In 1989 Eugene Rodriguez and Berenice Zuniga-Yap received an artist in residence grant from the California Arts Council. Their goal was to create a family-like environment where young people could learn and explore traditional Mexican music and dance; the result was Los Cenzontles.
The early 1990s were a time of growing tension and spiraling social problems among the local youth in San Pablo and Richmond. In 1994, the tragic death of 15 year-old San Pablo girl Cicilia Rios, a close friend of many Cenzontles, prompted Eugene Rodriguez to incorporate Los Cenzontles as a non-profit. He felt strongly that the time-tested strength of our traditions could be used as a vehicle to express the grief that many youth in the community felt for Cecy’s death.
In June of 1994, and with the help of local community activist Alicia Marines, Eugene opened the new Los Cenzontles at Maple Hall in San Pablo. Within the first week Los Cenzontles has an enrollment of 175 students! What began as a performing group with two teachers and visiting artists now became a program with a growing faculty operating five days a week.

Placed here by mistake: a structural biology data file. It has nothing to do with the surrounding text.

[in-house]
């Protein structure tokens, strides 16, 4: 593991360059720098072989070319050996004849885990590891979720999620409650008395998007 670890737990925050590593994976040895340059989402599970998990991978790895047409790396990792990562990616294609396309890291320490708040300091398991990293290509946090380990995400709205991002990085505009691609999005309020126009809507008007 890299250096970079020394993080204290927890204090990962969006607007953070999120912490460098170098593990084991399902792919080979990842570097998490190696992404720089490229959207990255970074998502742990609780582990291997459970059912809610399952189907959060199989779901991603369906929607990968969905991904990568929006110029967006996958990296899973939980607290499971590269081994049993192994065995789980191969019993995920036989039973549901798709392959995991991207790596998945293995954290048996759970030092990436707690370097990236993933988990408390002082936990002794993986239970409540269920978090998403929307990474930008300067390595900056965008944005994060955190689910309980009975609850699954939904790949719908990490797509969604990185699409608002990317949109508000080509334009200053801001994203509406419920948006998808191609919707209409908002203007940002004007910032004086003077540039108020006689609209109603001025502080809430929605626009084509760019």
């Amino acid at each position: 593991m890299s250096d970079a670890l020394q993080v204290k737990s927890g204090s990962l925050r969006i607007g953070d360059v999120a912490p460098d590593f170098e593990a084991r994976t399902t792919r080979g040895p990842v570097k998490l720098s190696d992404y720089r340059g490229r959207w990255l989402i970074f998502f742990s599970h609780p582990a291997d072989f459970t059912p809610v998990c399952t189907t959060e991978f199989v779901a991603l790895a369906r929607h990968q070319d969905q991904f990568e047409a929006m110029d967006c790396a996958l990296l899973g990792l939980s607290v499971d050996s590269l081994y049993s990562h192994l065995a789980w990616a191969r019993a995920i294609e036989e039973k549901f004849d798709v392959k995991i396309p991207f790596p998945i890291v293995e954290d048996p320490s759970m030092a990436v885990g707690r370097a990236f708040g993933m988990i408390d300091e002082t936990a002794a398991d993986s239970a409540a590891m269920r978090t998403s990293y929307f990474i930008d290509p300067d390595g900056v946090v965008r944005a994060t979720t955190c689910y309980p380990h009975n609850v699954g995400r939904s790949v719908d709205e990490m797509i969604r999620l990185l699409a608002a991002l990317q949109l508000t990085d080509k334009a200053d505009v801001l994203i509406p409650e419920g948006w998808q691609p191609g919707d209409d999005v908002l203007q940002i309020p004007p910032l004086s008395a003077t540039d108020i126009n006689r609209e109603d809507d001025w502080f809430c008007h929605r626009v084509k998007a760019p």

In 1998, the City Manager of San Pablo, Rory Robinson, and landlord Al Dias generously made a storefront available to Los Cenzontles at Dias Plaza. Scores of community volunteers spent hundreds of hours to make the space the beautiful little jewel that it is today.
Today, Los Cenzontles Mexican Arts Center continues to deepen and strengthen its programming. We are most proud that most of our staff and half of our faculty is comprised of local young people who have grown up in the program.